Banks’ Unrealized Losses Spike by $39 Billion in Q1 – What Happens Next Will Shock You!

In New York City, New York, commercial banks are facing a concerning increase in unrealized losses on securities. In the first quarter of 2024, these losses went up by $39 billion, resulting in a cumulative loss of $517 billion. This represents 9.4% of the $5.47 trillion in securities held by these banks, as reported by the FDIC’s quarterly bank data for Q1.

Most of these securities consist of Treasury securities and government-guaranteed MBS that do not incur credit losses. However, their market value has dropped due to rising interest rates. These securities will pay face value upon maturity, but until then, the higher yields lead to lower prices.

The unrealized losses are categorized under two methods: Held to Maturity (HTM) and Available for Sale (AFS). HTM securities witnessed a $31 billion increase in unrealized losses, reaching a total of $305 billion, while AFS securities saw an $8 billion rise to $211 billion.

Despite the recent relief from rate cuts that temporarily alleviated the situation, the pain is far from over for these banks. Yields on longer-term securities experienced a significant drop during a period known as the Rate-Cut Mania but started to rise again towards the end of Q1.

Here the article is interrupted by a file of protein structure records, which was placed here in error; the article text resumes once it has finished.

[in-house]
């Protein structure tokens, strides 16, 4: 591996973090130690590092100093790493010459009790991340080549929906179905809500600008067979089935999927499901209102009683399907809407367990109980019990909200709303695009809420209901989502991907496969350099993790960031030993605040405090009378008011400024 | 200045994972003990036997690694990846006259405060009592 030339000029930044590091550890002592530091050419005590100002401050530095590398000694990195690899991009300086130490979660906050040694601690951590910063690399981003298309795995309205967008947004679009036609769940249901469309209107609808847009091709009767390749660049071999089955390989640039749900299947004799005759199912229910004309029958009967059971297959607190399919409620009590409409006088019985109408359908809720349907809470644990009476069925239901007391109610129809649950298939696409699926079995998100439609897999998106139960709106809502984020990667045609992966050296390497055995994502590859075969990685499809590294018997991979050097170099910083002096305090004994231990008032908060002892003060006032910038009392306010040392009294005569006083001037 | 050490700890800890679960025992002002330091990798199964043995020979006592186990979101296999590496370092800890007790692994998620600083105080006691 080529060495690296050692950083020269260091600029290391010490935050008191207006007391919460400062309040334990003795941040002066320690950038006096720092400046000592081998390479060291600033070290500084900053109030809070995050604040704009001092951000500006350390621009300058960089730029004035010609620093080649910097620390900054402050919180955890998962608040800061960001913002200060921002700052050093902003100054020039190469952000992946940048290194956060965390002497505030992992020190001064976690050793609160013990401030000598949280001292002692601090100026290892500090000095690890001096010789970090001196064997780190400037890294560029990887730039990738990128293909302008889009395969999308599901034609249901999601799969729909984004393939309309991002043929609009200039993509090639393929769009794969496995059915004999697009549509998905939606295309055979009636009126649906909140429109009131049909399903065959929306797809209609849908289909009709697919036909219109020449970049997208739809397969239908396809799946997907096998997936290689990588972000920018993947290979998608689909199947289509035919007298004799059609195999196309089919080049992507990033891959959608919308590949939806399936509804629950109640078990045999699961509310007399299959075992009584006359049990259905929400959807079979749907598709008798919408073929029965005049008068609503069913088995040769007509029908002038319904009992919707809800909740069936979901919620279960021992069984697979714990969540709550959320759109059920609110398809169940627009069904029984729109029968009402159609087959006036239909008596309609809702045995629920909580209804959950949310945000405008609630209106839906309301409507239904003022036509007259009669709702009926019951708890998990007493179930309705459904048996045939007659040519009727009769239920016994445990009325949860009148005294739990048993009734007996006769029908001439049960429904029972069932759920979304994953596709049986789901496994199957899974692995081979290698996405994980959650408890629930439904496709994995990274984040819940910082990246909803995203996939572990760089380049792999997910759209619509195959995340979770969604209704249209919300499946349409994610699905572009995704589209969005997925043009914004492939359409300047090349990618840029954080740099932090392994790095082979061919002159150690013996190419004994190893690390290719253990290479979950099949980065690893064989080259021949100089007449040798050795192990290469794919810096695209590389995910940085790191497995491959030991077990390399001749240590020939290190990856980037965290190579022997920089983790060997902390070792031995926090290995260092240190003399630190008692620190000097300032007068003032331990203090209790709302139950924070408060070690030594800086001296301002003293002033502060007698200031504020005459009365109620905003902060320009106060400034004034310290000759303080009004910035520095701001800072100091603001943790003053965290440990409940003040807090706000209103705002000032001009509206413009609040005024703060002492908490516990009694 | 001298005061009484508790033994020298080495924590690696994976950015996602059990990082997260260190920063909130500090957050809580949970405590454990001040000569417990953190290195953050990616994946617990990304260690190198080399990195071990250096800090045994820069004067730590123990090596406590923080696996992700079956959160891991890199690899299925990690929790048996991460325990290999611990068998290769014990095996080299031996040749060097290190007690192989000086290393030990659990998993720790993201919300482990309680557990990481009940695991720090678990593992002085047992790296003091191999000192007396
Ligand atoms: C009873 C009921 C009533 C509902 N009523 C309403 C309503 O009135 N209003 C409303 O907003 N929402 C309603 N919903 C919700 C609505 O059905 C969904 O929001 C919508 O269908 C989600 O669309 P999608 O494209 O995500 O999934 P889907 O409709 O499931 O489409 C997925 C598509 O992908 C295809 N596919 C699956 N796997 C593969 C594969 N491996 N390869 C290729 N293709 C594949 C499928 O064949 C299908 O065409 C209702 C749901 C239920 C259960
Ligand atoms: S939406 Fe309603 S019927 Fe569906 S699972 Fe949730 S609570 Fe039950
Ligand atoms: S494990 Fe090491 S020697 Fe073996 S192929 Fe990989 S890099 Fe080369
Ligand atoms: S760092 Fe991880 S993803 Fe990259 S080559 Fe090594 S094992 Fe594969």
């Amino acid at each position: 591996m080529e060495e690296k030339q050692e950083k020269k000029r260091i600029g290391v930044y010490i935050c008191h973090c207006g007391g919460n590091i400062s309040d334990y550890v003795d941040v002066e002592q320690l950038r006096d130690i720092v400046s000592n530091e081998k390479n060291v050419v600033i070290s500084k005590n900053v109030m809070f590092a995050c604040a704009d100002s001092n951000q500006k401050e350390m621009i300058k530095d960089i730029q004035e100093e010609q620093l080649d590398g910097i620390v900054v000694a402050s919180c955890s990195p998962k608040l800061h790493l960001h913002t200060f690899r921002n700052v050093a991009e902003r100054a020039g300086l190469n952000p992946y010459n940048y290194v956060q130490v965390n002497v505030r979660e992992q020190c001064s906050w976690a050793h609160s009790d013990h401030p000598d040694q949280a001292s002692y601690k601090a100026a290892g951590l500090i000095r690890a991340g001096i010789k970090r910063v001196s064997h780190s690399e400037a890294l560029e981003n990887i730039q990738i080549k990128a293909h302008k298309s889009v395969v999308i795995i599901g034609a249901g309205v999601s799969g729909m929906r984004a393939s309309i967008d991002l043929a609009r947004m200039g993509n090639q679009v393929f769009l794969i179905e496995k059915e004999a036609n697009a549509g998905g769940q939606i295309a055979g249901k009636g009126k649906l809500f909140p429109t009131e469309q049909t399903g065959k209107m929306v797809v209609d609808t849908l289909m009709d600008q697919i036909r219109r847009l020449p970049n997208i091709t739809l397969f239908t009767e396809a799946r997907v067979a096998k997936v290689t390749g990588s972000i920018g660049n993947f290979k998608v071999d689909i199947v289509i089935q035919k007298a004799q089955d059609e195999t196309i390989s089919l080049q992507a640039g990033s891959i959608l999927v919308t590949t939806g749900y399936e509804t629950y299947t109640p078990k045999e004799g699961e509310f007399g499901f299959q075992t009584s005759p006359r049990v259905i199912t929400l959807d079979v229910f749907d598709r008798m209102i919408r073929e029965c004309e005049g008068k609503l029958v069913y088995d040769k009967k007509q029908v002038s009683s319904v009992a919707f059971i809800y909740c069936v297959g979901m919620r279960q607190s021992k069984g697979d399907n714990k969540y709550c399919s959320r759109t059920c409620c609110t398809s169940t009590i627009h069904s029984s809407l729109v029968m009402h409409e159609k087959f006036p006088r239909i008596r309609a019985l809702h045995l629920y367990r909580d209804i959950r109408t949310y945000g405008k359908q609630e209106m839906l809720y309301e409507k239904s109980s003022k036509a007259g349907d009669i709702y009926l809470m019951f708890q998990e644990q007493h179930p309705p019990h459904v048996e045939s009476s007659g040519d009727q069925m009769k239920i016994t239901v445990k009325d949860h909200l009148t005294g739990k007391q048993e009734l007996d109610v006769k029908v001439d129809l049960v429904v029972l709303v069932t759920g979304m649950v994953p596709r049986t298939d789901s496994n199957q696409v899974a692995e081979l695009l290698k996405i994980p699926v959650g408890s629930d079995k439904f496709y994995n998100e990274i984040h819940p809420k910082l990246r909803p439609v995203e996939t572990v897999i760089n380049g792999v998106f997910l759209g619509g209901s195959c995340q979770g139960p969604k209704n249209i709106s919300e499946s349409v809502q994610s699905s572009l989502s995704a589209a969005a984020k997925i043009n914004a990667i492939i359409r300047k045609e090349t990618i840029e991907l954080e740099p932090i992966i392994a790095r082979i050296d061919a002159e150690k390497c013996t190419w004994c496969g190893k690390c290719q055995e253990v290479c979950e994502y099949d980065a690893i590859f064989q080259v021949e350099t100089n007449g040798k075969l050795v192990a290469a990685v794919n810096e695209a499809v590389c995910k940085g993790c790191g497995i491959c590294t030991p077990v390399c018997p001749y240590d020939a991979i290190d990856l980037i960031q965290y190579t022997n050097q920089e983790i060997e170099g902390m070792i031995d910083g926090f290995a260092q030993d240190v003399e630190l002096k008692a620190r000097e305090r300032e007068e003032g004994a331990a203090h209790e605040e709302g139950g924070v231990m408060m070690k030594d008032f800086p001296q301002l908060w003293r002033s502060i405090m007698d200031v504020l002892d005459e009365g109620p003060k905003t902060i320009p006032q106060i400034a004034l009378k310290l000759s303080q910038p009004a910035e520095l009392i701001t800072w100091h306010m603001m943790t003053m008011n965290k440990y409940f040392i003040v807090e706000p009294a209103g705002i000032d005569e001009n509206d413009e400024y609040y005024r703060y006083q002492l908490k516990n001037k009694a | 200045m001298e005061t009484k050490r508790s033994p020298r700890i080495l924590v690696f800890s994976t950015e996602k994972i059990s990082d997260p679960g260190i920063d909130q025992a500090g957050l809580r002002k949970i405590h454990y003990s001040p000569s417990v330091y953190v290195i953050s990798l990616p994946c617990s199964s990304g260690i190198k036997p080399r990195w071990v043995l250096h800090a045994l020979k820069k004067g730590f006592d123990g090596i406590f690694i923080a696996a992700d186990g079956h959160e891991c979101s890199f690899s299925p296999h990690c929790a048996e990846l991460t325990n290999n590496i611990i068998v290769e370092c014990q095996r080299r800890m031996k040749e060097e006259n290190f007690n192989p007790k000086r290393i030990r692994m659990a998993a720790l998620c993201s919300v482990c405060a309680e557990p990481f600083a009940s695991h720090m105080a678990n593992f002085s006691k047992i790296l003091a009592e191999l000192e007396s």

Banks accumulated a substantial amount of securities during the pandemic era, which has now proven to be a misjudgment in anticipation of future interest rates. The mismanagement led to the collapse of several banks in the spring of 2023 as depositors withdrew their funds.

It is crucial to note that while unrealized losses may not initially seem alarming, they can have severe repercussions, such as bank collapses. The value of securities held by banks has fluctuated over the quarters, with HTM securities decreasing steadily and AFS securities showing a recent upward trend.

Interest rate risk remains a significant concern for banks, especially concerning the security or loan term. The FDIC has provided data indicating that the risk increases with the term of the asset. This data highlights the potential vulnerabilities faced by banks in the current economic climate.